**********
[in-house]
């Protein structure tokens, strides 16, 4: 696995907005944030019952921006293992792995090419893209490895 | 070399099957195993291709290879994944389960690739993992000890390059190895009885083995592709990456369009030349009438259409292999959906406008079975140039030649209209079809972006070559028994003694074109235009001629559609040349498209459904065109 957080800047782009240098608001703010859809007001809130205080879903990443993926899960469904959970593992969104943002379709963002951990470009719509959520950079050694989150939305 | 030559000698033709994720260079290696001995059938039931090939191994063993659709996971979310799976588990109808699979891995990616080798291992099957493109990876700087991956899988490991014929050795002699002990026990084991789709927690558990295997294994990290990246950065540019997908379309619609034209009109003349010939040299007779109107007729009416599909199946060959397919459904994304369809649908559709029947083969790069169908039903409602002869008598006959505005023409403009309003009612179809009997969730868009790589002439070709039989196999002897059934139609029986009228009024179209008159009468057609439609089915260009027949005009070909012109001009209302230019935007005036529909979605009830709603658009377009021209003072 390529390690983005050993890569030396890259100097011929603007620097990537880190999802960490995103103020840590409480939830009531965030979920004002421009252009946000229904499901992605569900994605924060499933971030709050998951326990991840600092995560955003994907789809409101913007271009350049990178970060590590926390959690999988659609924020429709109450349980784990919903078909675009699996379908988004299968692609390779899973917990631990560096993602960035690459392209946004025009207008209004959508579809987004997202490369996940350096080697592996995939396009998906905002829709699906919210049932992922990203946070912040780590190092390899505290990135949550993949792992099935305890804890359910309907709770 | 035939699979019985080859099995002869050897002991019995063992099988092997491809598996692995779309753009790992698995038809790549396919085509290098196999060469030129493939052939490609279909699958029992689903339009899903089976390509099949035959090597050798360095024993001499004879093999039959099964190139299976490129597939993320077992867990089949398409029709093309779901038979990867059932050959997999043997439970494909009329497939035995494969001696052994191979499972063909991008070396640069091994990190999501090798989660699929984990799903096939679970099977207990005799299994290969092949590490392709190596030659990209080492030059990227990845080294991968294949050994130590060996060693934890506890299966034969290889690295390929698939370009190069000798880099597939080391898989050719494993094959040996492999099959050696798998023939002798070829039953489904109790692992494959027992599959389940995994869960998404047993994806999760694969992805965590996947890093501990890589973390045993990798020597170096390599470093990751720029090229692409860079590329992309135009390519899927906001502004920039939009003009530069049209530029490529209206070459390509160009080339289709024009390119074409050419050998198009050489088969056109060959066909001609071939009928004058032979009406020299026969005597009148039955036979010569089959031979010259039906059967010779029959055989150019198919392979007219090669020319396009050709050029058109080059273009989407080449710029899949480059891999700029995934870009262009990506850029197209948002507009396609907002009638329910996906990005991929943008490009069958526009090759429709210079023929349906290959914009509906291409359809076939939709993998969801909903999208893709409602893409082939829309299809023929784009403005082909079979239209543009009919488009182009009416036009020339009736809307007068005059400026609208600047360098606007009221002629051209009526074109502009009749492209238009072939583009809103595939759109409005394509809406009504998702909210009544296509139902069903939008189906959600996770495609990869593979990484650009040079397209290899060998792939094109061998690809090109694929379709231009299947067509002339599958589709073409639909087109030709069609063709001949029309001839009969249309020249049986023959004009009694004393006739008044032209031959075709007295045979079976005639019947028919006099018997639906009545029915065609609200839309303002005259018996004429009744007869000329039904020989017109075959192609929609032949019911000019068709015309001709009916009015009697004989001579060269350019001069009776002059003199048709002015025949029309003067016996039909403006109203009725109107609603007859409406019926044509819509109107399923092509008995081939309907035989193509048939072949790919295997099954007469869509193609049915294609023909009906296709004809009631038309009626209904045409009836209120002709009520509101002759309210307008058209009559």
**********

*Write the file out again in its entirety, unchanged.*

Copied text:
[in-house]
């Protein structure tokens, strides 16, 4: 696995907005944030019952921006293992792995090419893209490895 | 070399099957195993291709290879994944389960690739993992000890390059190895009885083995592709990456369009030349009438259409292999959906406008079975140039030649209209079809972006070559028994003694074109235009001629559609040349498209459904065109 957080800047782009240098608001703010859809007001809130205080879903990443993926899960469904959970593992969104943002379709963002951990470009719509959520950079050694989150939305 | 030559000698033709994720260079290696001995059938039931090939191994063993659709996971979310799976588990109808699979891995990616080798291992099957493109990876700087991956899988490991014929050795002699002990026990084991789709927690558990295997294994990290990246950065540019997908379309619609034209009109003349010939040299007779109107007729009416599909199946060959397919459904994304369809649908559709029947083969790069169908039903409602002869008598006959505005023409403009309003009612179809009997969730868009790589002439070709039989196999002897059934139609029986009228009024179209008159009468057609439609089915260009027949005009070909012109001009209302230019935007005036529909979605009830709603658009377009021209003072 390529390690983005050993890569030396890259100097011929603007620097990537880190999802960490995103103020840590409480939830009531965030979920004002421009252009946000229904499901992605569900994605924060499933971030709050998951326990991840600092995560955003994907789809409101913007271009350049990178970060590590926390959690999988659609924020429709109450349980784990919903078909675009699996379908988004299968692609390779899973917990631990560096993602960035690459392209946004025009207008209004959508579809987004997202490369996940350096080697592996995939396009998906905002829709699906919210049932992922990203946070912040780590190092390899505290990135949550993949792992099935305890804890359910309907709770 | 035939699979019985080859099995002869050897002991019995063992099988092997491809598996692995779309753009790992698995038809790549396919085509290098196999060469030129493939052939490609279909699958029992689903339009899903089976390509099949035959090597050798360095024993001499004879093999039959099964190139299976490129597939993320077992867990089949398409029709093309779901038979990867059932050959997999043997439970494909009329497939035995494969001696052994191979499972063909991008070396640069091994990190999501090798989660699929984990799903096939679970099977207990005799299994290969092949590490392709190596030659990209080492030059990227990845080294991968294949050994130590060996060693934890506890299966034969290889690295390929698939370009190069000798880099597939080391898989050719494993094959040996492999099959050696798998023939002798070829039953489904109790692992494959027992599959389940995994869960998404047993994806999760694969992805965590996947890093501990890589973390045993990798020597170096390599470093990751720029090229692409860079590329992309135009390519899927906001502004920039939009003009530069049209530029490529209206070459390509160009080339289709024009390119074409050419050998198009050489088969056109060959066909001609071939009928004058032979009406020299026969005597009148039955036979010569089959031979010259039906059967010779029959055989150019198919392979007219090669020319396009050709050029058109080059273009989407080449710029899949480059891999700029995934870009262009990506850029197209948002507009396609907002009638329910996906990005991929943008490009069958526009090759429709210079023929349906290959914009509906291409359809076939939709993998969801909903999208893709409602893409082939829309299809023929784009403005082909079979239209543009009919488009182009009416036009020339009736809307007068005059400026609208600047360098606007009221002629051209009526074109502009009749492209238009072939583009809103595939759109409005394509809406009504998702909210009544296509139902069903939008189906959600996770495609990869593979990484650009040079397209290899060998792939094109061998690809090109694929379709231009299947067509002339599958589709073409639909087109030709069609063709001949029309001839009969249309020249049986023959004009009694004393006739008044032209031959075709007295045979079976005639019947028919006099018997639906009545029915065609609200839309303002005259018996004429009744007869000329039904020989017109075959192609929609032949019911000019068709015309001709009916009015009697004989001579060269350019001069009776002059003199048709002015025949029309003067016996039909403006109203009725109107609603007859409406019926044509819509109107399923092509008995081939309907035989193509048939072949790919295997099954007469869509193609049915294609023909009906296709004809009631038309009626209904045409009836209120002709009520509101002759309210307008058209009559």